with good picture quality, the VX2000...;-) I prefer to be able to shoot
    in low light, and repair the image later, if necessary, than not to be able
    to shoot at all...;-)
    I prefer judging original footage, not something that has been through a
    switcher - but, thanks anyway. As for the TRV30, it has a VERY sharp
    picture, with surprisingly good color, but it has serious problems with
    motion-artifacting, and some with tonality. BTW, you may find these
    David Ruether, Dec 15, 2003
  12. DV shooter

    Big Pig Guest


    Thanks for the excellent reply. As always, your technical
    analysis is impeccable. However, I'm certain that your educated
    opinion (for which I have a genuine respect) is out of touch
    with the *vast* majority of video viewers. Literally all of
    the clients (dozens), who I have asked to join me in post for
    editing sessions (picking out important shots from their event),
    prefer the raw footage from the Panasonic MX3000. When asked
    why they prefer the MX3000 footage, the usual adjective used
    is that the footage looks more "natural". The girl's face is
    an accurate example of this phenomenon. Educated eyes like the
    VX2000 image better, but more than 90% of the folks who have
    given me money to shoot their events prefer the MX3000 footage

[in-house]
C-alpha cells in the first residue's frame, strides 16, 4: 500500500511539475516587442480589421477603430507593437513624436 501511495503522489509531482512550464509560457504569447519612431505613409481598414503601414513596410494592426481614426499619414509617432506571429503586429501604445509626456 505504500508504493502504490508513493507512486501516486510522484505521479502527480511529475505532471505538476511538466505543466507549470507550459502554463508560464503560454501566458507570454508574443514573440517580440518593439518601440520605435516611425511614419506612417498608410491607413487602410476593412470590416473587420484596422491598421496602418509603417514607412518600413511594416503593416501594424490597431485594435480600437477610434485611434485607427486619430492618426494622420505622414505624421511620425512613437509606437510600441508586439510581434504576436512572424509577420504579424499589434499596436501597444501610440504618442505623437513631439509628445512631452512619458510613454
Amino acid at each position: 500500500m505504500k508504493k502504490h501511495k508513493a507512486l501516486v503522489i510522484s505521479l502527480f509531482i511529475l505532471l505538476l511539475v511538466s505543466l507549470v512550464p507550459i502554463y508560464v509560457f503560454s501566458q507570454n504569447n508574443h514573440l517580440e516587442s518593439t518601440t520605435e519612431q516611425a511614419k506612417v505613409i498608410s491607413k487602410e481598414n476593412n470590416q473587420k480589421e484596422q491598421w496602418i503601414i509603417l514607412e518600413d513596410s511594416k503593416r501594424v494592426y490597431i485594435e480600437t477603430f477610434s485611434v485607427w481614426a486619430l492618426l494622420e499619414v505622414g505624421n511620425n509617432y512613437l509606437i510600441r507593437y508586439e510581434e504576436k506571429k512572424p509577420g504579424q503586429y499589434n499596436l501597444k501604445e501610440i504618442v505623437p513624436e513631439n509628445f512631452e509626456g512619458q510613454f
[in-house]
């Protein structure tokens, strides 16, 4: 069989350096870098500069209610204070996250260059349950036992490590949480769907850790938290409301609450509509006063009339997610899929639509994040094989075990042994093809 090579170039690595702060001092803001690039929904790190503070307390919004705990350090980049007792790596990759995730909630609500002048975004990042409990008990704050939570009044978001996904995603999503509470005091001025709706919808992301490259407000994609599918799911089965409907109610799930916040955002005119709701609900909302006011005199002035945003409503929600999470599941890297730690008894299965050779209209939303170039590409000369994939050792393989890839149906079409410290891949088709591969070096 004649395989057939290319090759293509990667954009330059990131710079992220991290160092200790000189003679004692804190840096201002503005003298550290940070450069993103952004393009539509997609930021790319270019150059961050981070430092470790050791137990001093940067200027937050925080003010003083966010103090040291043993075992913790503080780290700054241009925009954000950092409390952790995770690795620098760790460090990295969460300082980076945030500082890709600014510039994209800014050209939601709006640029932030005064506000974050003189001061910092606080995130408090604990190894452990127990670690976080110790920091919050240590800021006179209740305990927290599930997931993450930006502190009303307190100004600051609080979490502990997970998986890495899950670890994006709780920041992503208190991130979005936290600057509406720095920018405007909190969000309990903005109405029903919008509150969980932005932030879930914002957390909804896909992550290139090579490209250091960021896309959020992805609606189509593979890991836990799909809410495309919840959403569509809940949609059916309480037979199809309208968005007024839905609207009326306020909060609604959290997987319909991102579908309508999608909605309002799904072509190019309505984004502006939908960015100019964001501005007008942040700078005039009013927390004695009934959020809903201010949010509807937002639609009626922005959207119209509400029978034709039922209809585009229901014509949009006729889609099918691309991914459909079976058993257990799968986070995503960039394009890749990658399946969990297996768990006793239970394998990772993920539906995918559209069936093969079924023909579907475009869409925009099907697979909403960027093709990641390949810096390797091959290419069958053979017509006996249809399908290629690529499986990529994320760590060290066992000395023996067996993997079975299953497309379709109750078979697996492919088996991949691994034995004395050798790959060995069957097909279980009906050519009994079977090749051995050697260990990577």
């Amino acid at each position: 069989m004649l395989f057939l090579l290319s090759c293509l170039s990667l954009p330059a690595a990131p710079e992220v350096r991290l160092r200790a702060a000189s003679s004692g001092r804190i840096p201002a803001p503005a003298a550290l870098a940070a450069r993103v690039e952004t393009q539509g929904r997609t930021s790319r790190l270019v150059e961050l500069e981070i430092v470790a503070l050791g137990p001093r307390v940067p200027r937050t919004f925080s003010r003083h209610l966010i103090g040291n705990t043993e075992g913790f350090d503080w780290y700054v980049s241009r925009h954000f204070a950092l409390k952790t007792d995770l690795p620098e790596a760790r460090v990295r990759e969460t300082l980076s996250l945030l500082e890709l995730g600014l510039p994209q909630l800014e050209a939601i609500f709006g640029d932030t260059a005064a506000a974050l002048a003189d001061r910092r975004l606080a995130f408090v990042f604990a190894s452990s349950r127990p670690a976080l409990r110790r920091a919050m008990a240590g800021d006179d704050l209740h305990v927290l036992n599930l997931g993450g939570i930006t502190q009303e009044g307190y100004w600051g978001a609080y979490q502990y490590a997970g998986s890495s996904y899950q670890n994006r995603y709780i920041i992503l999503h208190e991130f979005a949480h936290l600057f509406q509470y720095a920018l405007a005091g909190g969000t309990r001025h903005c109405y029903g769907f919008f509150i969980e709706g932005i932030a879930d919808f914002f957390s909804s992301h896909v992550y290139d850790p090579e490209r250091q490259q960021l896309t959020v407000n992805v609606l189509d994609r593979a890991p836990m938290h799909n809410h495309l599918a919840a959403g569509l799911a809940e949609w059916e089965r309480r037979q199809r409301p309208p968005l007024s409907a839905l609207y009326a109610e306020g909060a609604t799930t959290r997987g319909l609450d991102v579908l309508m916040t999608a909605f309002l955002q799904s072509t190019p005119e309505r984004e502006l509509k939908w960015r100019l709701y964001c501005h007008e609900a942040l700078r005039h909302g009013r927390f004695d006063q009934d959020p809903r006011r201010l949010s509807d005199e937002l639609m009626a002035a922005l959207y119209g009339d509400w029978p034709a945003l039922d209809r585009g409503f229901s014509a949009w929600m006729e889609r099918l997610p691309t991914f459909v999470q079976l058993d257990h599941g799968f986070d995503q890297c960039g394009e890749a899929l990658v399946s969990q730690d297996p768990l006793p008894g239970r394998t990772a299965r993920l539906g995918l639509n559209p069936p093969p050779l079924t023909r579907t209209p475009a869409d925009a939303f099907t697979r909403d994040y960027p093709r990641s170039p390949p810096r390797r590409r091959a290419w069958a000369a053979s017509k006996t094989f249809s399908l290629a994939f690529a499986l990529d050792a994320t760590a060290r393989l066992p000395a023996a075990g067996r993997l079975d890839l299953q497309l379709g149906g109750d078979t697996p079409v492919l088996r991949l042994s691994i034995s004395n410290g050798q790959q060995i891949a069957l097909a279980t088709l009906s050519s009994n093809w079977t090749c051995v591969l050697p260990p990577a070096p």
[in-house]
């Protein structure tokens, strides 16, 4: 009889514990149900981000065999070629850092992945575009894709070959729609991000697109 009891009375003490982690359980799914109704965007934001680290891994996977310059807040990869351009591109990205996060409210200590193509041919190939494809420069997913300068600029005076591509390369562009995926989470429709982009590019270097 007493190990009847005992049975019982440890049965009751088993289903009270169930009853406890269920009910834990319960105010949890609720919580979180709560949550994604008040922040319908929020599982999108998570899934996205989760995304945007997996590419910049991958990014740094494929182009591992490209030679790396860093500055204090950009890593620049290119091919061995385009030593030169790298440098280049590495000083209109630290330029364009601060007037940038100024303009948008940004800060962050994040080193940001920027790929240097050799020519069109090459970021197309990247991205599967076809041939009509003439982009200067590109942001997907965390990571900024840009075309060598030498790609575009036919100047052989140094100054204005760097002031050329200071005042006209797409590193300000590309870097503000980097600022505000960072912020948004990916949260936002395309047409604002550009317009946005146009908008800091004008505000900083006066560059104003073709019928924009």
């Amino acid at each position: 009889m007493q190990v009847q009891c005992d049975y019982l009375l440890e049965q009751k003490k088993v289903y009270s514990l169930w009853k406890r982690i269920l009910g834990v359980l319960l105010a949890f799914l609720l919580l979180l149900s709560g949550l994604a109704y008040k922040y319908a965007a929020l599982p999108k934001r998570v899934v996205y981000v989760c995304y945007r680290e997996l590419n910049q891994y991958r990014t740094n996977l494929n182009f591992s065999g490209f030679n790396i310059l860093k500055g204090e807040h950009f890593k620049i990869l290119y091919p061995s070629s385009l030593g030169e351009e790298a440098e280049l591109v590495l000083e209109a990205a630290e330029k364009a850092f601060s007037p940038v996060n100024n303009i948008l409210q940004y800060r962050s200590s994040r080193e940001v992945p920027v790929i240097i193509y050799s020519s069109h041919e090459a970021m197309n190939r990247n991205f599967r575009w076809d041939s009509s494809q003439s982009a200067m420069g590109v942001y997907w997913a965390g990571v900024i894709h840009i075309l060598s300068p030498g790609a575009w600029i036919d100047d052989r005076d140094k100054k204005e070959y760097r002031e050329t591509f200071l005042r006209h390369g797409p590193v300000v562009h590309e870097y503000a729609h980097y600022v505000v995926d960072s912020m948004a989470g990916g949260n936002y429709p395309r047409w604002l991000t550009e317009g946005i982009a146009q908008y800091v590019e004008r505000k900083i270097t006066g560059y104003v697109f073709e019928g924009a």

when asked to choose between two alternate shots. I can adjust
    the Sony's more neutral footage to mimic the MX3000's "look",
    but why when it's just more work and the clients seem to prefer
    the unadjusted Panasonic footage?
    Big Pig, Dec 16, 2003
  13. Ah, yes - the client's preference for the more-colorful/more-contrasty is
    well known in stills circles, too...;-) I finally accepted that Fuji Velvia was
    going to make more sales than much more accurate films would, but that
    is the way it is. BTW, I did take the individual images from the web page
    and applied my usual -5% red correction to bring the TV-monitor image
    to neutral, and had to admit that the face looked good from the MX3000
    (but the relative exposures still predominated - these should be equalized
    for the best test in the original shooting). The flower still looked very
    wrong, with little color variation showing (the TRV900 image looked
    good with this, and the VX2000 image had the most tonal range and
    color variation). BTW, I consider the Panasonic DVX100 color slightly
    more accurate than that of the VX2000's - but here again, the more
    accurate will probably almost always lose out to the more immediately
    Thanks for the post.
    David Ruether, Dec 16, 2003